The second link is to the sales offering now.
@LaurieB, Does Keeneland own the horses now or are the breeders still the owners?
The same in Ireland, France and the UK. Tattersalls in England have paid the breeders their money for the 17 horses and then contacted people who had purchased from the Book One sale to ask if they were interested, “owing to sums unpaid”, in buying them privately. Salah Al Homaizi, the joint owner of Authorized who won the Derby in 2007, was identified as the client in the Press. The poor Bloodstock Agent must be in despair after a major spending spree has gone so wrong but he hasn’t confirmed any names.
Am I understanding correctly that the same guy that didn’t pay for horses he “bought” at Keeneland didn’t pay for horses he “bought” at Tattersalls as well?
Yup. Tattersalls, Goffs and Arqana too. I think the Auctioneers generally keep quiet about non-payments, and they trusted the known Agent and subsequently the Buyer, with his previous form, but the sums involved are very large as these are all top class young stock. Highest price at Goffs Orby Sale, for example.
I wonder what the problem was. Not enough money, someone else controls the finances and said no, is he under some sort of economic sanctions over association with sanctioned Russians?
This is the 2nd sale Keeneland has held to resell horses “purchased” by the same buyer. The previous sale took place last fall. Those horses were a year older than this group (2 at the time) and also at a training center. Some brought very high prices, others sold very inexpensively.
@skydy, at one time Keeneland guaranteed that sellers would be paid if their horses sold at their sale, but that’s no longer true. So I don’t know who are the current owners of these horses.
I wonder what made Keeneland give him a second chance? I’d be rather unhappy with them if they didn’t disclose that fact and it was one of my horses that he didn’t pay for this time around.
Does the sale know who an agent is repping?
Yes, because the actual buyer needs to have an account with verified credit. Also, the agent needs to named as qualified to spend that money (which obviously isn’t theirs). Which is not to say that things don’t get a little loosey-goosey at times–but that’s usually with habitual big spenders, frequent buyers, and people who are well known to Keeneland.
Nothing new…I recall a big spender in the Arabian world around 1980ish. Same thing, built an empire on leveraged assets and things he just never paid for. Nobody who bred to his studs could get the paperwork (well before AI), some who bought young stock from him could not get the papers, he never owned them or their parents, auction consigners never got paid etc. think he was based in Micanopy.
Message to Keenland, Tattersalls the Ocala spring sale et al. A promise and a handshake went out with the last century. Demand proof in writing and ore approve bidders like a bank selling a mortgage.
I’m sure the buyer looked good on paper. Uber rich people like this always do. The only way to know for sure would be to make buyers put money in an account up front, which would kill a lot of agents who buy horses first and scramble around for interested parties with money later.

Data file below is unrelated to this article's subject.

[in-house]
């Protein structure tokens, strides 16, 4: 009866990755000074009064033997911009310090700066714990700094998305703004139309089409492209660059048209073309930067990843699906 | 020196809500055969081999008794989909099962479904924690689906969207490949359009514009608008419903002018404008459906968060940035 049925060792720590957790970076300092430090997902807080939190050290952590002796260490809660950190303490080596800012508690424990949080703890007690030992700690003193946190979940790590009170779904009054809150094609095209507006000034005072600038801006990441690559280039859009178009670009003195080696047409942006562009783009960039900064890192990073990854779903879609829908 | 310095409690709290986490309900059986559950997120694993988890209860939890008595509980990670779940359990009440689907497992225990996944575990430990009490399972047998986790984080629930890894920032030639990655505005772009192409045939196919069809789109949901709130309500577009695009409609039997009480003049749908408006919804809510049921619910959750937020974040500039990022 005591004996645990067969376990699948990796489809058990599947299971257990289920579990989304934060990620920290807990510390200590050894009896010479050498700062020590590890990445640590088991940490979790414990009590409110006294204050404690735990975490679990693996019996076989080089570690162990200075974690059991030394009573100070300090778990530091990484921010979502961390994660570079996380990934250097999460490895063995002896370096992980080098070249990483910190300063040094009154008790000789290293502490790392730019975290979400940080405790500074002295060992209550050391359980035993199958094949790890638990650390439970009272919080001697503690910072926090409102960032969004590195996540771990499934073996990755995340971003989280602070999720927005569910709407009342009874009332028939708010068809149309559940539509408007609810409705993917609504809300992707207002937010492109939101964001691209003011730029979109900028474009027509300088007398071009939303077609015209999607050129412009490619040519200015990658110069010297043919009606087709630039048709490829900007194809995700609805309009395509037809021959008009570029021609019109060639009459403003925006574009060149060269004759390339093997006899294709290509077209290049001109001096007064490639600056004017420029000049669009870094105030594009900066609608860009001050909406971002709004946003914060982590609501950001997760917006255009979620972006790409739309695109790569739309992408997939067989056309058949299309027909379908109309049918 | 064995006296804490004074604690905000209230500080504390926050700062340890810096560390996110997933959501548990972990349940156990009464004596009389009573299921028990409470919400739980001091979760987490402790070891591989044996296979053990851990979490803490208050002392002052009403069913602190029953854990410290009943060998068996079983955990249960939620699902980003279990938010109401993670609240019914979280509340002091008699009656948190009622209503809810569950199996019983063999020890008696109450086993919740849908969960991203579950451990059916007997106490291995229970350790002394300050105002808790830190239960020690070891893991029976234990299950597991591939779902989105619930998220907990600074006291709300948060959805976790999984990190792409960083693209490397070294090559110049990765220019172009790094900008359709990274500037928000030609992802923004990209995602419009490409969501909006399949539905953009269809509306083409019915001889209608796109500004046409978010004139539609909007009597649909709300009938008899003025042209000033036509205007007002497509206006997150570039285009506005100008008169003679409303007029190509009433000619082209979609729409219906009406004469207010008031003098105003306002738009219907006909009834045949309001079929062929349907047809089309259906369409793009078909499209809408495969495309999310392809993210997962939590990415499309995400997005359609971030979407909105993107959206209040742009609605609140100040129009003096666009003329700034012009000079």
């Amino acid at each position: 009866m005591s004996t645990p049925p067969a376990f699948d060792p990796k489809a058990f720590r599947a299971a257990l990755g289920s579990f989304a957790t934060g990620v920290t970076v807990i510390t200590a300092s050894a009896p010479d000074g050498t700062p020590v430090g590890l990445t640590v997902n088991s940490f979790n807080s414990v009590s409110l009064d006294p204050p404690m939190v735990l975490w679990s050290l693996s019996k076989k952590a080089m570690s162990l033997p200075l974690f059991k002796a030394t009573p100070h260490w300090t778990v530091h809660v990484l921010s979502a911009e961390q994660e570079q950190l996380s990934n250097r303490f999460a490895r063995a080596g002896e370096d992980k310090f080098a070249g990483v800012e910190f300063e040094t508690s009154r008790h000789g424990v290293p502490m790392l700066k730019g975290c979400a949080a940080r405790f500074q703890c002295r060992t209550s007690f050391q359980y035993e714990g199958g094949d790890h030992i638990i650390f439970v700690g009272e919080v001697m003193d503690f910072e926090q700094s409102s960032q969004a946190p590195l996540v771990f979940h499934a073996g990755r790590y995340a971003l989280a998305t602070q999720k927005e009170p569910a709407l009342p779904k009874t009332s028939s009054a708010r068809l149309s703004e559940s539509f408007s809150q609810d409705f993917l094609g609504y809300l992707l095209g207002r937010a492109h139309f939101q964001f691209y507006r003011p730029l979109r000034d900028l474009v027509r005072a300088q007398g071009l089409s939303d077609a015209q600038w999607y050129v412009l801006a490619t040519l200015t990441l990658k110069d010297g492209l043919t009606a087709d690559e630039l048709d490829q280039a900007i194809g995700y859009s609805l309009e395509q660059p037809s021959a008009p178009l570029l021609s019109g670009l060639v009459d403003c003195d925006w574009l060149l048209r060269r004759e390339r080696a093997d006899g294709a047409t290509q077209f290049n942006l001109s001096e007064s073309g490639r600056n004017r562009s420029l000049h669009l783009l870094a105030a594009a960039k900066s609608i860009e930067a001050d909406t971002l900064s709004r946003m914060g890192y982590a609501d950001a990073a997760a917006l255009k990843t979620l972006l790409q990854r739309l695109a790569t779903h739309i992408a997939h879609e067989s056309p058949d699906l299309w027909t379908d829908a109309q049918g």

Probably–letters of credit or “balances” can probably be had by request.
It’s one thing if it is the first time it happened with that buyer. Fool me once, shame on you, fool me twice, shame on me.
For a buyer with a track record like that, he shouldn’t be allowed to bid at all.
If there is some reason they think they just have to have him, make him put his entire purchase budget in cash in escrow for the auction to use to settle up at the end. They track what each buyer is spending during the auction. Easy enough to cut him off if he uses it all before the end of the auction.
I don’t know why they would let the guy in (or the agent would even work with him) except that maybe he’s pretty good for bidding a horse up that might not otherwise be getting much activity. I won’t say shill bidding if he would genuinely buy if bidding stopped on his last bid. But the next thing to it. Auctioneers appreciate a buyer who is in there bidding on multiple items.
A bill for £20 million is a bit rich to swallow if the Auction House is engaged in fraudulent activity. The UK horses were all Book One top notch individuals. Tattersalls guarantee the money the breeders get, all part of the competitive business of getting sufficient good horses to sell. Keeneland doesn’t: less competition.
I’m not sure, if I was a regular consigner, I would ever consign to Keeneland again after this.
Keenelend is clearly at fault in this situation more so since this particular “buyer” has a known, and very recent, track record of doing the same thing elsewhere. He should’ve been denied to bid without question.
How he was allowed to bid, under an agent, is a complete lapse in judgement and protocol on Keenelands’ part.
While I do have some pity on the agent; if you are bidding with a bankroll of that level; why didn’t the agent do his due diligence to protect himself here? It’s not like this buyer pulled the same stunt 20 years ago, it was last year.